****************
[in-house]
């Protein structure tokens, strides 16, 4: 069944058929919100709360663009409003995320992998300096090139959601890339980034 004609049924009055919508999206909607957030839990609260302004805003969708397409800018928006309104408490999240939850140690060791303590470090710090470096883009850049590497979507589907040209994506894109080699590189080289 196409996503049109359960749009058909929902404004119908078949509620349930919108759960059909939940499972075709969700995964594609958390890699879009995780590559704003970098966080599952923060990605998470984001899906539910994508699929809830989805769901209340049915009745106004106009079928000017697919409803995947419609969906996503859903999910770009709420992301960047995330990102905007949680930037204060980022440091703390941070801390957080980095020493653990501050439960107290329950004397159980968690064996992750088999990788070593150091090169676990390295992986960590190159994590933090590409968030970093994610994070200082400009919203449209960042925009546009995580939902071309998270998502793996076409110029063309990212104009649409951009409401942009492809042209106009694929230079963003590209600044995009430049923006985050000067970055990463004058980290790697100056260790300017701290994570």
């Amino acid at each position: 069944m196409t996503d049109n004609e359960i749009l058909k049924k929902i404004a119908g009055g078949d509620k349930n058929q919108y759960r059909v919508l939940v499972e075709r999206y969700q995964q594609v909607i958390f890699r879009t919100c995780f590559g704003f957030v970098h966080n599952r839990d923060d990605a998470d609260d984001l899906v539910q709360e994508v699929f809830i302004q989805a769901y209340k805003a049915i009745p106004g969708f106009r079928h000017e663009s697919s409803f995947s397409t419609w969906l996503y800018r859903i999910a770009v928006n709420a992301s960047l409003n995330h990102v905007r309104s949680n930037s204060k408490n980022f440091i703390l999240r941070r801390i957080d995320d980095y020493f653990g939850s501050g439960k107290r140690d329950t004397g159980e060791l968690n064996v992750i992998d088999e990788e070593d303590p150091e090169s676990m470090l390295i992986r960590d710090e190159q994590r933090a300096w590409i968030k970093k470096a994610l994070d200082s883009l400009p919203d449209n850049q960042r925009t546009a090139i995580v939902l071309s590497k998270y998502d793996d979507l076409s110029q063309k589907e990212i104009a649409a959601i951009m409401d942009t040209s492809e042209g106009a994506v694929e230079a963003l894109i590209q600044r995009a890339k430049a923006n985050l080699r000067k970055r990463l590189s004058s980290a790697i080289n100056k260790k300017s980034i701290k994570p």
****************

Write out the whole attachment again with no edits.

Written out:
[in-house]
């Protein structure tokens, strides 16, 4: 069944058929919100709360663009409003995320992998300096090139959601890339980034 004609049924009055919508999206909607957030839990609260302004805003969708397409800018928006309104408490999240939850140690060791303590470090710090470096883009850049590497979507589907040209994506894109080699590189080289 196409996503049109359960749009058909929902404004119908078949509620349930919108759960059909939940499972075709969700995964594609958390890699879009995780590559704003970098966080599952923060990605998470984001899906539910994508699929809830989805769901209340049915009745106004106009079928000017697919409803995947419609969906996503859903999910770009709420992301960047995330990102905007949680930037204060980022440091703390941070801390957080980095020493653990501050439960107290329950004397159980968690064996992750088999990788070593150091090169676990390295992986960590190159994590933090590409968030970093994610994070200082400009919203449209960042925009546009995580939902071309998270998502793996076409110029063309990212104009649409951009409401942009492809042209106009694929230079963003590209600044995009430049923006985050000067970055990463004058980290790697100056260790300017701290994570």
């Amino acid at each position: 069944m196409t996503d049109n004609e359960i749009l058909k049924k929902i404004a119908g009055g078949d509620k349930n058929q919108y759960r059909v919508l939940v499972e075709r999206y969700q995964q594609v909607i958390f890699r879009t919100c995780f590559g704003f957030v970098h966080n599952r839990d923060d990605a998470d609260d984001l899906v539910q709360e994508v699929f809830i302004q989805a769901y209340k805003a049915i009745p106004g969708f106009r079928h000017e663009s697919s409803f995947s397409t419609w969906l996503y800018r859903i999910a770009v928006n709420a992301s960047l409003n995330h990102v905007r309104s949680n930037s204060k408490n980022f440091i703390l999240r941070r801390i957080d995320d980095y020493f653990g939850s501050g439960k107290r140690d329950t004397g159980e060791l968690n064996v992750i992998d088999e990788e070593d303590p150091e090169s676990m470090l390295i992986r960590d710090e190159q994590r933090a300096w590409i968030k970093k470096a994610l994070d200082s883009l400009p919203d449209n850049q960042r925009t546009a090139i995580v939902l071309s590497k998270y998502d793996d979507l076409s110029q063309k589907e990212i104009a649409a959601i951009m409401d942009t040209s492809e042209g106009a994506v694929e230079a963003l894109i590209q600044r995009a890339k430049a923006n985050l080699r000067k970055r990463l590189s004058s980290a790697i080289n100056k260790k300017s980034i701290k994570p």